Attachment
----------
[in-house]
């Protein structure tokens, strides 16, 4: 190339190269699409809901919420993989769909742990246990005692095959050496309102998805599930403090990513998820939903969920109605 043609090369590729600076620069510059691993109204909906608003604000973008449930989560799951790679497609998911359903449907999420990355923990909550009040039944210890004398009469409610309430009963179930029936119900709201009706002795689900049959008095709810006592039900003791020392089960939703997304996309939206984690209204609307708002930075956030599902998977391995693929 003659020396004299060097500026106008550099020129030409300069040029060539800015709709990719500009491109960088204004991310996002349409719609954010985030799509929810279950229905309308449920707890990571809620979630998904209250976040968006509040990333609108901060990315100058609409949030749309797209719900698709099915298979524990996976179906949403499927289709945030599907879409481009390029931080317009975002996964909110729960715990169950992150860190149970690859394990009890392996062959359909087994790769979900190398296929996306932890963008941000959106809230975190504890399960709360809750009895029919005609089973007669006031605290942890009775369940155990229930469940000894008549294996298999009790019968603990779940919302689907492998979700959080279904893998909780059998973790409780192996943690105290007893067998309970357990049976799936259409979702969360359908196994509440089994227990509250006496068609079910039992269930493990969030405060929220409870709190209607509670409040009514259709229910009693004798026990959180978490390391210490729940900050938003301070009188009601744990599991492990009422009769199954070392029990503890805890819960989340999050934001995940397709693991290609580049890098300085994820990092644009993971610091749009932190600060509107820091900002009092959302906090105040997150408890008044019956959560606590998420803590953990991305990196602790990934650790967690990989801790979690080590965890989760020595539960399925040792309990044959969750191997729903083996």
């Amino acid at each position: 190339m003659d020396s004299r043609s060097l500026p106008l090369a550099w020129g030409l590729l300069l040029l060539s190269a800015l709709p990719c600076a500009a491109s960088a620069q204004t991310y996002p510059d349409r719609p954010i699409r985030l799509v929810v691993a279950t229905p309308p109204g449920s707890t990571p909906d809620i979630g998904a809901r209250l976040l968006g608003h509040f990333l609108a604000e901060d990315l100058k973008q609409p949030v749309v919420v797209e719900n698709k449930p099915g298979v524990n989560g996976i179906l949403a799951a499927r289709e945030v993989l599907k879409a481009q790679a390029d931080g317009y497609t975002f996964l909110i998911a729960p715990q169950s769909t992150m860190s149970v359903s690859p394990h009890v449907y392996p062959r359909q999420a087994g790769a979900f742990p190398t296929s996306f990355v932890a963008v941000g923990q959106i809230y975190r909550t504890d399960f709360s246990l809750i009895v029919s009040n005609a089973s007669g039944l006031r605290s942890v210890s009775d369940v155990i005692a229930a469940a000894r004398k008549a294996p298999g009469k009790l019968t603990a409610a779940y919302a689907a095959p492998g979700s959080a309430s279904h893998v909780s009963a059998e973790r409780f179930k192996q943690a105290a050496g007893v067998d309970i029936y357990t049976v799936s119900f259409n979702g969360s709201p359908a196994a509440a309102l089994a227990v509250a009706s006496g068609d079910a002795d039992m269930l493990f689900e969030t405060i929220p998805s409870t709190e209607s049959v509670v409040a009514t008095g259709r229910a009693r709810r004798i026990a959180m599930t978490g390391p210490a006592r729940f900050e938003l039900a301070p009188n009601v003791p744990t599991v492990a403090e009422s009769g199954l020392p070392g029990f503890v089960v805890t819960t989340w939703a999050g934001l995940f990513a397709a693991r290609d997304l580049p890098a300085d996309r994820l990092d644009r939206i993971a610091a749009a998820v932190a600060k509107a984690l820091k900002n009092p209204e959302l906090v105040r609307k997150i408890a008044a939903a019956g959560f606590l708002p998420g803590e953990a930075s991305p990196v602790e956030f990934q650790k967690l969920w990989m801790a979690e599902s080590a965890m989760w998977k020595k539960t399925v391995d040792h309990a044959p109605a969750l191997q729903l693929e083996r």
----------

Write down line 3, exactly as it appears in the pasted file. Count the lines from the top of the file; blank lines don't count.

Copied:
């Amino acid at each position: 190339m003659d020396s004299r043609s060097l500026p106008l090369a550099w020129g030409l590729l300069l040029l060539s190269a800015l709709p990719c600076a500009a491109s960088a620069q204004t991310y996002p510059d349409r719609p954010i699409r985030l799509v929810v691993a279950t229905p309308p109204g449920s707890t990571p909906d809620i979630g998904a809901r209250l976040l968006g608003h509040f990333l609108a604000e901060d990315l100058k973008q609409p949030v749309v919420v797209e719900n698709k449930p099915g298979v524990n989560g996976i179906l949403a799951a499927r289709e945030v993989l599907k879409a481009q790679a390029d931080g317009y497609t975002f996964l909110i998911a729960p715990q169950s769909t992150m860190s149970v359903s690859p394990h009890v449907y392996p062959r359909q999420a087994g790769a979900f742990p190398t296929s996306f990355v932890a963008v941000g923990q959106i809230y975190r909550t504890d399960f709360s246990l809750i009895v029919s009040n005609a089973s007669g039944l006031r605290s942890v210890s009775d369940v155990i005692a229930a469940a000894r004398k008549a294996p298999g009469k009790l019968t603990a409610a779940y919302a689907a095959p492998g979700s959080a309430s279904h893998v909780s009963a059998e973790r409780f179930k192996q943690a105290a050496g007893v067998d309970i029936y357990t049976v799936s119900f259409n979702g969360s709201p359908a196994a509440a309102l089994a227990v509250a009706s006496g068609d079910a002795d039992m269930l493990f689900e969030t405060i929220p998805s409870t709190e209607s049959v509670v409040a009514t008095g259709r229910a009693r709810r004798i026990a959180m599930t978490g390391p210490a006592r729940f900050e938003l039900a301070p009188n009601v003791p744990t599991v492990a403090e009422s009769g199954l020392p070392g029990f503890v089960v805890t819960t989340w939703a999050g934001l995940f990513a397709a693991r290609d997304l580049p890098a300085d996309r994820l990092d644009r939206i993971a610091a749009a998820v932190a600060k509107a984690l820091k900002n009092p209204e959302l906090v105040r609307k997150i408890a008044a939903a019956g959560f606590l708002p998420g803590e953990a930075s991305p990196v602790e956030f990934q650790k967690l969920w990989m801790a979690e599902s080590a965890m989760w998977k020595k539960t399925v391995d040792h309990a044959p109605a969750l191997q729903l693929e083996r």